• Because pin (244) extends into channel (165) of translatable member (162), translation of first drive member (240) along first threaded portion (228) also actuates translatable member (162) in a first direction. Because pin (254) extends into channel (163) of translatable member (161), translation of second drive member (250) along second threaded portion (229) also actuates translatable member (161) in a second direction. Again, because the first threaded portion (228) and the second threaded portion (229) are threaded in opposite directions relative to each other, translatable members (161, 162) also translate in opposing longitudinal directions.
  • Translatable members (161, 162) extend slidably and longitudinally through outer sheath (32) and terminate within cavity (211) defined by housing (210). The proximal end of outer sheath (32) is fixed to the portion of cylindrical portion (214) defining opening (216). As mentioned above, translatable members (161, 162) are mechanically coupled with respective articulation bands (140, 142) such that longitudinal translation of translatable member (161) causes longitudinal translation of articulation band (140), and such that longitudinal translation of translatable member (162) causes longitudinal translation of articulation band (142). When articulation bands (140, 142) are translated longitudinally in an opposing fashion, a moment is created and applied to a distal end of distal outer sheath (33) via upper distal shaft element (172). This causes articulation section (130) and narrowed section (164) of flexible portion (166) of waveguide (180) to articulate, without transferring axial forces in articulation bands (140, 142) to waveguide (180).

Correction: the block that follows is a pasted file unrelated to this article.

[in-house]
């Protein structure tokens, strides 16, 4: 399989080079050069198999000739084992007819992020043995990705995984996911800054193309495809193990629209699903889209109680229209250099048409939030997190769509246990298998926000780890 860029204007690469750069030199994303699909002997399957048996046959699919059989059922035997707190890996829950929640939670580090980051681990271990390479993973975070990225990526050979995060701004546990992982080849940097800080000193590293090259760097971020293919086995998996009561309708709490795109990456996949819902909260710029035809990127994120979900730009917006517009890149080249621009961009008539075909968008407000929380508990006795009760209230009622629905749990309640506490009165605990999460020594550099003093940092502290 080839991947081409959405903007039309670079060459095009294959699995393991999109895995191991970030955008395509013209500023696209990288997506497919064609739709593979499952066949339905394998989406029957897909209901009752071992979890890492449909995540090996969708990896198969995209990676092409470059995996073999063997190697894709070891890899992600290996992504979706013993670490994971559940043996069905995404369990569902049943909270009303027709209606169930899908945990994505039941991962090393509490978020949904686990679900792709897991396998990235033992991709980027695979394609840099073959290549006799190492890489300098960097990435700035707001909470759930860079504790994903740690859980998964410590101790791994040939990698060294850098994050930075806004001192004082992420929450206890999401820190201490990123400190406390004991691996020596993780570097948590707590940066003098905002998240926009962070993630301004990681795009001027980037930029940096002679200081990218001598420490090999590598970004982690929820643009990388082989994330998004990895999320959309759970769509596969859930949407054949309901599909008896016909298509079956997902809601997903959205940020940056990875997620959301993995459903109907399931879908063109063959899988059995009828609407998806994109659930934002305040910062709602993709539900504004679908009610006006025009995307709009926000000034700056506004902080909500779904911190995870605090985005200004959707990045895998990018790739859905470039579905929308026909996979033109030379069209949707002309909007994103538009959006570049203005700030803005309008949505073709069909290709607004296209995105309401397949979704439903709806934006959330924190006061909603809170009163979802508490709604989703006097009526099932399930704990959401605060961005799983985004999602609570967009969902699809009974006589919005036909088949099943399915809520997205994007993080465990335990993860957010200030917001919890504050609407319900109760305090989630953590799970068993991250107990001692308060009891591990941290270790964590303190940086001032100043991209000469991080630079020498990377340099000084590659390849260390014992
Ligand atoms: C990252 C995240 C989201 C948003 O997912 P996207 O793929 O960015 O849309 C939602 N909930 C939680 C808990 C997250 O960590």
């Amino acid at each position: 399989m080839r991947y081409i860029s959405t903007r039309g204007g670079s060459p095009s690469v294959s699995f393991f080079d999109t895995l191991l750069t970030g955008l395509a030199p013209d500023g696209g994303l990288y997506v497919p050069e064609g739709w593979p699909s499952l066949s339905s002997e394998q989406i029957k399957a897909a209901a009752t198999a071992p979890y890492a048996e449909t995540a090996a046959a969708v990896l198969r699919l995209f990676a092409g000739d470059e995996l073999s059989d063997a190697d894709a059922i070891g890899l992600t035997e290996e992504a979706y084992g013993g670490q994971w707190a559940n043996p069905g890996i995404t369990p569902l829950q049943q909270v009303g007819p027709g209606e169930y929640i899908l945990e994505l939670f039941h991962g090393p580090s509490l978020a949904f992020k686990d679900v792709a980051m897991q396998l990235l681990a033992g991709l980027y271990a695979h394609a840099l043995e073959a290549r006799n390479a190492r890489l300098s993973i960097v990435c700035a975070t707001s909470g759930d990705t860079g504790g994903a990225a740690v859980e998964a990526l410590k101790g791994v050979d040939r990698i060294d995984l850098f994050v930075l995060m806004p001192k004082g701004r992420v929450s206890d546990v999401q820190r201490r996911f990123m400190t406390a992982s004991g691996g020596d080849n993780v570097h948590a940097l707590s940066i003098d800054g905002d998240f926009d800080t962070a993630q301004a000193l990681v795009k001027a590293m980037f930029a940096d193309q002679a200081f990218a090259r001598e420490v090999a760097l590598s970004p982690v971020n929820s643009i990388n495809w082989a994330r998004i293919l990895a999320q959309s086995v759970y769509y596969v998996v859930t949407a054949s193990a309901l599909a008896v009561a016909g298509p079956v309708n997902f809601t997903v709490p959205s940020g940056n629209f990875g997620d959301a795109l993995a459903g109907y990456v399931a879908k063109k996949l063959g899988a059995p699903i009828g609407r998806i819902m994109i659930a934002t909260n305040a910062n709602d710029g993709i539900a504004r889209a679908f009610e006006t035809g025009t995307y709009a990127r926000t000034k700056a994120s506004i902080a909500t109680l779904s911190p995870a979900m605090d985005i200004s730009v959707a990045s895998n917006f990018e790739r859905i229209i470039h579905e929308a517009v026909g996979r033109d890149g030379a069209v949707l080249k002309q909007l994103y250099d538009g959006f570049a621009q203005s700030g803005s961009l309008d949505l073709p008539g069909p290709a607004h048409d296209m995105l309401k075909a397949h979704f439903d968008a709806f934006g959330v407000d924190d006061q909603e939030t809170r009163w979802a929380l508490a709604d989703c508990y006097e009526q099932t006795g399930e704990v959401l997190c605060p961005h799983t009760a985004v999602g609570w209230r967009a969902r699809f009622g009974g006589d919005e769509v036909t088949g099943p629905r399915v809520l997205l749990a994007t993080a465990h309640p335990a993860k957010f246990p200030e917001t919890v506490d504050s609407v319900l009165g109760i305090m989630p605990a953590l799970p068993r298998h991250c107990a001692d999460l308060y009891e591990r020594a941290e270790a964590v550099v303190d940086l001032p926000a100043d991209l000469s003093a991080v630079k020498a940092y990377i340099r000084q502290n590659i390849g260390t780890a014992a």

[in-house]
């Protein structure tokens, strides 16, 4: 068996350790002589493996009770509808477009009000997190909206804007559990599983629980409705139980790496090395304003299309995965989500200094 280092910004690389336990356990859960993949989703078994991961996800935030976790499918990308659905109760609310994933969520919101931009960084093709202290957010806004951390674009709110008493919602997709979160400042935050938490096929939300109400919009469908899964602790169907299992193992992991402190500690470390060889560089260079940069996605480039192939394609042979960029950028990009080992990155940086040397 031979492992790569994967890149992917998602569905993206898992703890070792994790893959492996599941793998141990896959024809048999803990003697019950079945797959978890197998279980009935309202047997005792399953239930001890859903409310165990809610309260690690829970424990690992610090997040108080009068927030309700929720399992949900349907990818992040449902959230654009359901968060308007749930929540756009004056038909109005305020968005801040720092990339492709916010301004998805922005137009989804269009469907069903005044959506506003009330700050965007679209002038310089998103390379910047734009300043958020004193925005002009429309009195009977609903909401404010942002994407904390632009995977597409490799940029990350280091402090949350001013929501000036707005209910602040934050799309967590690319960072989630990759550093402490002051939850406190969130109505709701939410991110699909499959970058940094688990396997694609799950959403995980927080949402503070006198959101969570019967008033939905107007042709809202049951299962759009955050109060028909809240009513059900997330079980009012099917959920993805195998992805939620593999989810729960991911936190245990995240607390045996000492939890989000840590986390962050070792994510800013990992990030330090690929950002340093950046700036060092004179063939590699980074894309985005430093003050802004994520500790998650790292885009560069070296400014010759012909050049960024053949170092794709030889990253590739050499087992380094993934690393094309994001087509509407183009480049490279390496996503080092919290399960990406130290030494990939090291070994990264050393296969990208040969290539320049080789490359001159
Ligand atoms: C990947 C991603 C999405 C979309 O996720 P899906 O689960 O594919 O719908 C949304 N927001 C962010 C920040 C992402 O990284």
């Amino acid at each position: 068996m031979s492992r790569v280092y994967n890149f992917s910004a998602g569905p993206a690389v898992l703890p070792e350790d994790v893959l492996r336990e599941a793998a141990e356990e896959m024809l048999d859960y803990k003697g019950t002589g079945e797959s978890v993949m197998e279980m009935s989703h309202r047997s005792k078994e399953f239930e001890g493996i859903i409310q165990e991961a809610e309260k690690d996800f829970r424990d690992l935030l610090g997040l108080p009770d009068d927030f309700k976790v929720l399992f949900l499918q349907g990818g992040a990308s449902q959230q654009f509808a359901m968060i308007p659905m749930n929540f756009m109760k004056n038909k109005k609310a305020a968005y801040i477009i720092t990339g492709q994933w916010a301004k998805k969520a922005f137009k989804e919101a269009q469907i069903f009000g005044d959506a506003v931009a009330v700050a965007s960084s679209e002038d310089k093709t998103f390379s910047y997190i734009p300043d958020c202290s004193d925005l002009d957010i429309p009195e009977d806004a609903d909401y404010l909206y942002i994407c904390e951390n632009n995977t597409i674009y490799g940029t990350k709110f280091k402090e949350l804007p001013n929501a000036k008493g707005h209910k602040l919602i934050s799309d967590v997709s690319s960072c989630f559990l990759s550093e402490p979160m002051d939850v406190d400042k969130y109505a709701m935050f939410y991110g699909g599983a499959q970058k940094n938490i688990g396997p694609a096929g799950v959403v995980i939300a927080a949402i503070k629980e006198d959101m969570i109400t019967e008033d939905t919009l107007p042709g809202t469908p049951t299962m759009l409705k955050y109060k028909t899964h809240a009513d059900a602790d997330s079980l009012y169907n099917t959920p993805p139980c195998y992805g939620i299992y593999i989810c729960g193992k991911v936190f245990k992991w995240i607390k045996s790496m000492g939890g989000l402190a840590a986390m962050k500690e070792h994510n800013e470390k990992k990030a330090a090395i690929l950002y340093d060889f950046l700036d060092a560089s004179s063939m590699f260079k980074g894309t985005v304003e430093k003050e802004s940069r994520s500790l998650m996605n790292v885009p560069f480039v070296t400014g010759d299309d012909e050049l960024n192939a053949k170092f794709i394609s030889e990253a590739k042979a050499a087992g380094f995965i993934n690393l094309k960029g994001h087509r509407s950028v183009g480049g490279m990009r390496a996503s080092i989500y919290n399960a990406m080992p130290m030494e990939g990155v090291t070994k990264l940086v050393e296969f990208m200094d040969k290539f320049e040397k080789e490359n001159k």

• As mentioned above, rotation of knob (31) and housing (210) about the longitudinal axis defined by outer sheath (32) also rotates drive assembly (220) about the longitudinal axis defined by outer sheath (32). It should be understood that rotation of knob (31) also unitarily rotates shaft assembly (30), including translatable members (161, 162) and their channels (163, 165). Because rotation of knob (31) causes drive shaft (226), first drive member (240), second drive member (250), and translatable members (161, 162) to unitarily rotate about the longitudinal axis defined by outer sheath (32), rotation of knob (31) does not cause relative rotation between threaded rings (242, 252) and threaded sections (228, 229). In other words, rotation of knob (31) does not cause inadvertent articulation of end effector (40).